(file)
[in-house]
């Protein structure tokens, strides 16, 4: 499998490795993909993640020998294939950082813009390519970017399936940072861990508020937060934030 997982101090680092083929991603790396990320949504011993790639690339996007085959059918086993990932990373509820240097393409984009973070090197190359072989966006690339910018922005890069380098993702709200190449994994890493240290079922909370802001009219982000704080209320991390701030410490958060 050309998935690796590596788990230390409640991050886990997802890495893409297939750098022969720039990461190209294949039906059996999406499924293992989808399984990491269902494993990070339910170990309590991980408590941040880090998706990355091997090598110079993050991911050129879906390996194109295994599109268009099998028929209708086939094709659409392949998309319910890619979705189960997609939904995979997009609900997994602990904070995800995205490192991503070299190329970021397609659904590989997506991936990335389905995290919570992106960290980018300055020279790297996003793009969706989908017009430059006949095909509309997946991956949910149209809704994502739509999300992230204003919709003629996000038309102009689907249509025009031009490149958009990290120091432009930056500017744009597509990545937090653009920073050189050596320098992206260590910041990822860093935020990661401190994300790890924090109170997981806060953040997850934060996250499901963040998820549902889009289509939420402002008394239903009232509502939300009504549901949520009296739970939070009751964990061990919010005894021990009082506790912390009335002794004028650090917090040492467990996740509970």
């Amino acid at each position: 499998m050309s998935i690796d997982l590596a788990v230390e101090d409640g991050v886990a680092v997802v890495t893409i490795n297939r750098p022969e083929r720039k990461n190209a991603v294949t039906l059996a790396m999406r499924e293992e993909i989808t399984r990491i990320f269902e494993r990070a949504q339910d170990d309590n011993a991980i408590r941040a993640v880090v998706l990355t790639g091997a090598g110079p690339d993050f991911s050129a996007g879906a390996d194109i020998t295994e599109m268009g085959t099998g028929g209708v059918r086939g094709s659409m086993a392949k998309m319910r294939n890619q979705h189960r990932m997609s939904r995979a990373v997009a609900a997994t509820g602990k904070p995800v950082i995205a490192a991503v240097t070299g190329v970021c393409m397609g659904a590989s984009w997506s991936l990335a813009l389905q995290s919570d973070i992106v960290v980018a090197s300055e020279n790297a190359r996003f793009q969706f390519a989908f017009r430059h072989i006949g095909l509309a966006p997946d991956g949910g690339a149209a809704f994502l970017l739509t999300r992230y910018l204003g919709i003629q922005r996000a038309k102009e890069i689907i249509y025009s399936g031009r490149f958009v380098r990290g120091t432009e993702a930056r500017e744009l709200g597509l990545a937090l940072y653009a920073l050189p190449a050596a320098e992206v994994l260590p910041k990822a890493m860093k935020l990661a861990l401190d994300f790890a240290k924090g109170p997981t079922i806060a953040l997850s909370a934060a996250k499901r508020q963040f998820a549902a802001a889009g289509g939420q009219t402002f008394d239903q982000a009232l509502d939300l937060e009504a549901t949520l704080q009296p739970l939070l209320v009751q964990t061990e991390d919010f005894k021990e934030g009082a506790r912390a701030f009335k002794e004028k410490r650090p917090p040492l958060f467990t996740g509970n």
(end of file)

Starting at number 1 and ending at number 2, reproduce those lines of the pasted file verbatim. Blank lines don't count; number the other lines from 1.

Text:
[in-house]
């Protein structure tokens, strides 16, 4: 499998490795993909993640020998294939950082813009390519970017399936940072861990508020937060934030 997982101090680092083929991603790396990320949504011993790639690339996007085959059918086993990932990373509820240097393409984009973070090197190359072989966006690339910018922005890069380098993702709200190449994994890493240290079922909370802001009219982000704080209320991390701030410490958060 050309998935690796590596788990230390409640991050886990997802890495893409297939750098022969720039990461190209294949039906059996999406499924293992989808399984990491269902494993990070339910170990309590991980408590941040880090998706990355091997090598110079993050991911050129879906390996194109295994599109268009099998028929209708086939094709659409392949998309319910890619979705189960997609939904995979997009609900997994602990904070995800995205490192991503070299190329970021397609659904590989997506991936990335389905995290919570992106960290980018300055020279790297996003793009969706989908017009430059006949095909509309997946991956949910149209809704994502739509999300992230204003919709003629996000038309102009689907249509025009031009490149958009990290120091432009930056500017744009597509990545937090653009920073050189050596320098992206260590910041990822860093935020990661401190994300790890924090109170997981806060953040997850934060996250499901963040998820549902889009289509939420402002008394239903009232509502939300009504549901949520009296739970939070009751964990061990919010005894021990009082506790912390009335002794004028650090917090040492467990996740509970």